Updated: May 05, 2023

Best Credit Cards for Paying Your Cell Phone Bill

Find out which credit cards are the best for paying your expensive cell phone bills because they can help you earn rewards and provide device protections.
Today's Rates
Super boost your savings with highest rates.
Savings Accounts up to:
5.35% APY

Whether you use it to manage your bank account, send money to friends or just check out the latest cat memes, your cell phone is probably a big part of your life.

Paying your bill on time each month is a must to make sure you stay connected.

You could pay your cell phone bill from your bank account, but that usually doesn't offer anything in return. A rewards credit card, on the other hand, could give you points, cash back or miles when you pay your bill.

Earning rewards is a sweet incentive to pay with a credit card, but which one should you choose?

We've researched the options and come up with a list of the best credit cards for paying your cell phone bill.

The Best Credit Cards for Paying Your Cell Phone Bill

We selected four cards as the beset for paying your cell phone bill.

Each one offers rewards on cell phone payments, along with some other noteworthy benefits.

U.S. Bank Cash+ Visa Signature Card

The offers an impressive 5% cash back on the first $2,000 in purchases each quarter.

The 5% cash back bonus applies to two spending categories of your choice, including cell phones.

This card also delivers 2% cash back on groceries or gas, and 1% cash back everywhere else. That makes it a solid pick for paying your cell phone bill and earning rewards on everyday spending.

There's no annual fee on this card.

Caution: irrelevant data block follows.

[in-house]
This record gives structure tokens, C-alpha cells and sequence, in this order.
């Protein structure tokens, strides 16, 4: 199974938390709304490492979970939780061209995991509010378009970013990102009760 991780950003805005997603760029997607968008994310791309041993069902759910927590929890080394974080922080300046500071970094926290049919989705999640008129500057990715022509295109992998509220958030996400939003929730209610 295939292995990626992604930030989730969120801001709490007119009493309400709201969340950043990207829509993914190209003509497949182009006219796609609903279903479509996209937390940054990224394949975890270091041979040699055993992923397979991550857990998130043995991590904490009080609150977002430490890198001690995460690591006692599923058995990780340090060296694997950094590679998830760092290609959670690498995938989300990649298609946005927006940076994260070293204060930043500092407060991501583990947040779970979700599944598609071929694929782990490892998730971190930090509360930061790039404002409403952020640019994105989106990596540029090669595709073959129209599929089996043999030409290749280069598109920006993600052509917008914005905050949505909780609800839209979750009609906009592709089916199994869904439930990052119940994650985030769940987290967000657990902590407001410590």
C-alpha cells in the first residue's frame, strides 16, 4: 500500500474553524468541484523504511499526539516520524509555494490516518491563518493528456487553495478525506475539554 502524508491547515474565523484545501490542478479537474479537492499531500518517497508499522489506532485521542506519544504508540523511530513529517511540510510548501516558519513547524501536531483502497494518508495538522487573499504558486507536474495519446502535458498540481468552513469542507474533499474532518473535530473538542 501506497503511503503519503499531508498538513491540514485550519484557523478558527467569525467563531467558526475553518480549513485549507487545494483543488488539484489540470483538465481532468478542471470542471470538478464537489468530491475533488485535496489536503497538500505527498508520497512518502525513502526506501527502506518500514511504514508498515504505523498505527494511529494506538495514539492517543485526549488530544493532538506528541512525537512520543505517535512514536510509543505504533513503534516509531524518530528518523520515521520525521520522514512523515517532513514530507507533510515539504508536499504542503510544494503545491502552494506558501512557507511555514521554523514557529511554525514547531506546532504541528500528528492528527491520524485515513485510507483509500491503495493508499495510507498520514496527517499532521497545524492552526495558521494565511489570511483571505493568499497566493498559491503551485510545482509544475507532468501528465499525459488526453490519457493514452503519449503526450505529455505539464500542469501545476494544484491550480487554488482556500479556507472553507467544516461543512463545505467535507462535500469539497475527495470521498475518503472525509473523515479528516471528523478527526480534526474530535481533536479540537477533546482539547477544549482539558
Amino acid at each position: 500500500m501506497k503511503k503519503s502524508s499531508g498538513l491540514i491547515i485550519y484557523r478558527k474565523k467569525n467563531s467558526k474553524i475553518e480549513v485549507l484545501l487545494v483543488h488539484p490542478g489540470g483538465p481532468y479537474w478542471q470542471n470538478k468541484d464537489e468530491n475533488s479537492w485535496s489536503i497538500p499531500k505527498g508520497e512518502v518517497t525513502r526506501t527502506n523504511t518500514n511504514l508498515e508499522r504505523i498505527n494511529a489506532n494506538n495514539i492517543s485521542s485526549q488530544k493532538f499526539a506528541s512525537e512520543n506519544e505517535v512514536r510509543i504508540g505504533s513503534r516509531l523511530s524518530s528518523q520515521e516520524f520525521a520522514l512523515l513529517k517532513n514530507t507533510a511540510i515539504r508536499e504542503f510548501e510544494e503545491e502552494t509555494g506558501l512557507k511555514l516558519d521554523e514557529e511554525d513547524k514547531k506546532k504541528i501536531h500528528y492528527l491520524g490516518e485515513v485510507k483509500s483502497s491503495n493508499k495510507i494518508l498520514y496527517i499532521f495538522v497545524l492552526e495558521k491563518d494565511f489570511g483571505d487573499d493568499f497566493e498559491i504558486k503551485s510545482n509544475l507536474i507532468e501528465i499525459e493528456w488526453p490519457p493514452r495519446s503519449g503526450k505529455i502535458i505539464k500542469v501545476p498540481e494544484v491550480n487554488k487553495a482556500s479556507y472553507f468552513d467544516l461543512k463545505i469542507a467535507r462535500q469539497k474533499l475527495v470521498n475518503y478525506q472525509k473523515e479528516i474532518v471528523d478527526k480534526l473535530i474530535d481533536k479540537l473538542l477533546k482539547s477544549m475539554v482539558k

Read U.S. Bank Cash+ Visa Signature Card Editor's Review

Chase Freedom

The offers tiered cash back rewards with rotating bonus categories. When you activate the bonus, you can earn 5% cash back each quarter, on up to $1,500 in purchases. The bonus calendar routinely includes cell phone services.

When you're not earning 5% back on cell phone purchases, you can still earn unlimited 1% cash back for paying your bill. There's an introductory cash back bonus and you can earn up to $500 in cash back a year just for referring friends to the card.

You'll pay no annual fee for the Chase Freedom card. You can also take advantage of a low introductory APR on purchases and balance transfers.

Read Chase Freedom Card Editor's Review

AT&T Universal Savings and Rewards

The AT&T Universal Savings and Rewards card may be worth a look if you have cell phone service with AT&T.

This card has a unique rewards structure: for every dollar you spend on eligible AT&T products and services that matches the amount you spend on other purchases, you'll receive 10% savings in the first 12 months. You continue earning 5% savings after that.